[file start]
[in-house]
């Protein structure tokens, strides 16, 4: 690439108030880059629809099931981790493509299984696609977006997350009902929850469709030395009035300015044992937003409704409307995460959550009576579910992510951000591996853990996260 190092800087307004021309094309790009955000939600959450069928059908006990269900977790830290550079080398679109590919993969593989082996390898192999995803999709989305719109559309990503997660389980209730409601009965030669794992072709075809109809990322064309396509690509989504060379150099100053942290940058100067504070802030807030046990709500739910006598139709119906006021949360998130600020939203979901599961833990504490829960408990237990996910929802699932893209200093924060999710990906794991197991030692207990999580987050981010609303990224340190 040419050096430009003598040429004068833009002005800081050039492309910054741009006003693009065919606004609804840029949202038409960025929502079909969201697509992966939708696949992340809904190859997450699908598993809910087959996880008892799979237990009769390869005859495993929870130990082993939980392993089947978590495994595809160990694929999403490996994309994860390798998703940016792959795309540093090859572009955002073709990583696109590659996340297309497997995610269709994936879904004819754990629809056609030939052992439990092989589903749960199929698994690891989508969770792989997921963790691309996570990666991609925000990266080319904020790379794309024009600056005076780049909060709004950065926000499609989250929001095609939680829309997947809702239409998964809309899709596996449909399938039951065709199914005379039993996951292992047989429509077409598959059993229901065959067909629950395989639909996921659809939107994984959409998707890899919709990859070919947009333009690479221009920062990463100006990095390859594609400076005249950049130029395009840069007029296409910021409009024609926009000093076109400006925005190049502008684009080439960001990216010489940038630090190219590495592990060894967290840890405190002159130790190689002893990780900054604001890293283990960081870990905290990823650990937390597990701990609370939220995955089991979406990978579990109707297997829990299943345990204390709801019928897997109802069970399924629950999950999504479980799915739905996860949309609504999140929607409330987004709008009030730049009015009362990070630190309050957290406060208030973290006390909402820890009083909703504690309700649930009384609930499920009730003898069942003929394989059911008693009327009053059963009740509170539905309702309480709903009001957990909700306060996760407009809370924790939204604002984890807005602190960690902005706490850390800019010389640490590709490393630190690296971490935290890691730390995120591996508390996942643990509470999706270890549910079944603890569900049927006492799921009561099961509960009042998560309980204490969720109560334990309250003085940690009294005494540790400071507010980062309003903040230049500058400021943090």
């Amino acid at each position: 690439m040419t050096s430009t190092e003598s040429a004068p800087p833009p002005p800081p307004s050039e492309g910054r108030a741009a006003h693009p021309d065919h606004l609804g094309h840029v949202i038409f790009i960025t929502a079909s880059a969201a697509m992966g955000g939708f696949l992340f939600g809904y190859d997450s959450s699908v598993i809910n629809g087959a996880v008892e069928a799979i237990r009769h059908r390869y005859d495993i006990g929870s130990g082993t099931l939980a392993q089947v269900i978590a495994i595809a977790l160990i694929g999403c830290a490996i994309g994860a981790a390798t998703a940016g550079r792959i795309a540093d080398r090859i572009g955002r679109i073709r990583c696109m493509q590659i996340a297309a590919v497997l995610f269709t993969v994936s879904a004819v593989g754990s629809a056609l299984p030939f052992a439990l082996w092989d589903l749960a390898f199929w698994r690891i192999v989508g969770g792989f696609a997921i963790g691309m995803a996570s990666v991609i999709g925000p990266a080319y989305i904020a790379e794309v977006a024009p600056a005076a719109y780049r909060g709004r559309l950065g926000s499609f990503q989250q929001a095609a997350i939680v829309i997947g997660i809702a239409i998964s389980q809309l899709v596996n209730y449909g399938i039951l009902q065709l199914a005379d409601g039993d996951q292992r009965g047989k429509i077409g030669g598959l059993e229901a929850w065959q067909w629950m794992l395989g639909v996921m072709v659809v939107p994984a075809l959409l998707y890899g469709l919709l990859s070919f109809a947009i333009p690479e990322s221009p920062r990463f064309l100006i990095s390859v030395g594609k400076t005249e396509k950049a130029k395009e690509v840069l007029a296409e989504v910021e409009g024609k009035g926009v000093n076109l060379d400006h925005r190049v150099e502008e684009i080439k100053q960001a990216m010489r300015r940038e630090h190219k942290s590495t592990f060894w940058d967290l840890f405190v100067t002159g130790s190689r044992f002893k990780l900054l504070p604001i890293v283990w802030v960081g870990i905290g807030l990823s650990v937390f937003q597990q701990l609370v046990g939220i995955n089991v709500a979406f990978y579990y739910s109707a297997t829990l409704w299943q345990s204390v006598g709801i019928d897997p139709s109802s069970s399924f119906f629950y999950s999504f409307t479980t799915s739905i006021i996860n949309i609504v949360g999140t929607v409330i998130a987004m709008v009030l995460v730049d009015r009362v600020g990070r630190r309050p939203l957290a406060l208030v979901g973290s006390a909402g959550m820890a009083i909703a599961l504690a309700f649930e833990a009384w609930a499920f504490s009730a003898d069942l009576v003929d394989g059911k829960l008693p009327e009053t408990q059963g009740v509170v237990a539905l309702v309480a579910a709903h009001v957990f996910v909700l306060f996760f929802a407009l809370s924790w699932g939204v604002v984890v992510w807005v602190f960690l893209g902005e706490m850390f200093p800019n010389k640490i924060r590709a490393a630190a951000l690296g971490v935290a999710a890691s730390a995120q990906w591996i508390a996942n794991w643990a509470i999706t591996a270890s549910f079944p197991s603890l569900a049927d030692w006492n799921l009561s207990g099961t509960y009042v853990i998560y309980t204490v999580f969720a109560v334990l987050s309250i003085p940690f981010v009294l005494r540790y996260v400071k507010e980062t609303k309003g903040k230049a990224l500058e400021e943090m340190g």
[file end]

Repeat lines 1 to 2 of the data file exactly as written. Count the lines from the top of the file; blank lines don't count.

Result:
[in-house]
């Protein structure tokens, strides 16, 4: 690439108030880059629809099931981790493509299984696609977006997350009902929850469709030395009035300015044992937003409704409307995460959550009576579910992510951000591996853990996260 190092800087307004021309094309790009955000939600959450069928059908006990269900977790830290550079080398679109590919993969593989082996390898192999995803999709989305719109559309990503997660389980209730409601009965030669794992072709075809109809990322064309396509690509989504060379150099100053942290940058100067504070802030807030046990709500739910006598139709119906006021949360998130600020939203979901599961833990504490829960408990237990996910929802699932893209200093924060999710990906794991197991030692207990999580987050981010609303990224340190 040419050096430009003598040429004068833009002005800081050039492309910054741009006003693009065919606004609804840029949202038409960025929502079909969201697509992966939708696949992340809904190859997450699908598993809910087959996880008892799979237990009769390869005859495993929870130990082993939980392993089947978590495994595809160990694929999403490996994309994860390798998703940016792959795309540093090859572009955002073709990583696109590659996340297309497997995610269709994936879904004819754990629809056609030939052992439990092989589903749960199929698994690891989508969770792989997921963790691309996570990666991609925000990266080319904020790379794309024009600056005076780049909060709004950065926000499609989250929001095609939680829309997947809702239409998964809309899709596996449909399938039951065709199914005379039993996951292992047989429509077409598959059993229901065959067909629950395989639909996921659809939107994984959409998707890899919709990859070919947009333009690479221009920062990463100006990095390859594609400076005249950049130029395009840069007029296409910021409009024609926009000093076109400006925005190049502008684009080439960001990216010489940038630090190219590495592990060894967290840890405190002159130790190689002893990780900054604001890293283990960081870990905290990823650990937390597990701990609370939220995955089991979406990978579990109707297997829990299943345990204390709801019928897997109802069970399924629950999950999504479980799915739905996860949309609504999140929607409330987004709008009030730049009015009362990070630190309050957290406060208030973290006390909402820890009083909703504690309700649930009384609930499920009730003898069942003929394989059911008693009327009053059963009740509170539905309702309480709903009001957990909700306060996760407009809370924790939204604002984890807005602190960690902005706490850390800019010389640490590709490393630190690296971490935290890691730390995120591996508390996942643990509470999706270890549910079944603890569900049927006492799921009561099961509960009042998560309980204490969720109560334990309250003085940690009294005494540790400071507010980062309003903040230049500058400021943090």